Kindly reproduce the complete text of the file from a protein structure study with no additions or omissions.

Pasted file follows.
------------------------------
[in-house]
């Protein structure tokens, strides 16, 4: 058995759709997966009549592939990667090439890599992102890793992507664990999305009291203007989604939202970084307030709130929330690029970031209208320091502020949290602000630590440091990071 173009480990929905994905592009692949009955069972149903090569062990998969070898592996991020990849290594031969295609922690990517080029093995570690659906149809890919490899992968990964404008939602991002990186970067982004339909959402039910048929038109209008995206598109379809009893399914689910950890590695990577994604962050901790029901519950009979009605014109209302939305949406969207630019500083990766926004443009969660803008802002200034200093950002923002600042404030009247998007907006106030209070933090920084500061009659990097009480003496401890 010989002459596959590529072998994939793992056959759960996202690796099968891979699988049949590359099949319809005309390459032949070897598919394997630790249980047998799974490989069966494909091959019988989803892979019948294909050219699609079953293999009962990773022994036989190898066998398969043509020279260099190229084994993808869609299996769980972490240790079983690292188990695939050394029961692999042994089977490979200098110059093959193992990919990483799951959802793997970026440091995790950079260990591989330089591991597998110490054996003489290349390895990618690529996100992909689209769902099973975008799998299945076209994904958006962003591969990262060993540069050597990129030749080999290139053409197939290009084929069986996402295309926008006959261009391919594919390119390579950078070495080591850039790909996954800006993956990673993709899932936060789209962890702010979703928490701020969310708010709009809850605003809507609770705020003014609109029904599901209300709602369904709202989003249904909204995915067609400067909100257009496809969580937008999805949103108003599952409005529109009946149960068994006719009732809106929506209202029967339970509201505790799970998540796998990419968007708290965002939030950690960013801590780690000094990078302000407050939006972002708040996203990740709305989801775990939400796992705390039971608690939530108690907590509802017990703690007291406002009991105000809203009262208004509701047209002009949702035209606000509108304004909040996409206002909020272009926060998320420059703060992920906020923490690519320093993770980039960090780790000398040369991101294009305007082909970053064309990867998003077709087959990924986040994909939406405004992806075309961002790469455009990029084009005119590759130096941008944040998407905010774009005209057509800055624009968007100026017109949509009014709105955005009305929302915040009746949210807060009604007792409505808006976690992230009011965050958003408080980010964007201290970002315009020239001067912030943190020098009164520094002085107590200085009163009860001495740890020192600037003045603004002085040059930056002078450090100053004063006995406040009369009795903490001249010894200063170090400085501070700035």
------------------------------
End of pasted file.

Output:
[in-house]
């Protein structure tokens, strides 16, 4: 058995759709997966009549592939990667090439890599992102890793992507664990999305009291203007989604939202970084307030709130929330690029970031209208320091502020949290602000630590440091990071 173009480990929905994905592009692949009955069972149903090569062990998969070898592996991020990849290594031969295609922690990517080029093995570690659906149809890919490899992968990964404008939602991002990186970067982004339909959402039910048929038109209008995206598109379809009893399914689910950890590695990577994604962050901790029901519950009979009605014109209302939305949406969207630019500083990766926004443009969660803008802002200034200093950002923002600042404030009247998007907006106030209070933090920084500061009659990097009480003496401890 010989002459596959590529072998994939793992056959759960996202690796099968891979699988049949590359099949319809005309390459032949070897598919394997630790249980047998799974490989069966494909091959019988989803892979019948294909050219699609079953293999009962990773022994036989190898066998398969043509020279260099190229084994993808869609299996769980972490240790079983690292188990695939050394029961692999042994089977490979200098110059093959193992990919990483799951959802793997970026440091995790950079260990591989330089591991597998110490054996003489290349390895990618690529996100992909689209769902099973975008799998299945076209994904958006962003591969990262060993540069050597990129030749080999290139053409197939290009084929069986996402295309926008006959261009391919594919390119390579950078070495080591850039790909996954800006993956990673993709899932936060789209962890702010979703928490701020969310708010709009809850605003809507609770705020003014609109029904599901209300709602369904709202989003249904909204995915067609400067909100257009496809969580937008999805949103108003599952409005529109009946149960068994006719009732809106929506209202029967339970509201505790799970998540796998990419968007708290965002939030950690960013801590780690000094990078302000407050939006972002708040996203990740709305989801775990939400796992705390039971608690939530108690907590509802017990703690007291406002009991105000809203009262208004509701047209002009949702035209606000509108304004909040996409206002909020272009926060998320420059703060992920906020923490690519320093993770980039960090780790000398040369991101294009305007082909970053064309990867998003077709087959990924986040994909939406405004992806075309961002790469455009990029084009005119590759130096941008944040998407905010774009005209057509800055624009968007100026017109949509009014709105955005009305929302915040009746949210807060009604007792409505808006976690992230009011965050958003408080980010964007201290970002315009020239001067912030943190020098009164520094002085107590200085009163009860001495740890020192600037003045603004002085040059930056002078450090100053004063006995406040009369009795903490001249010894200063170090400085501070700035």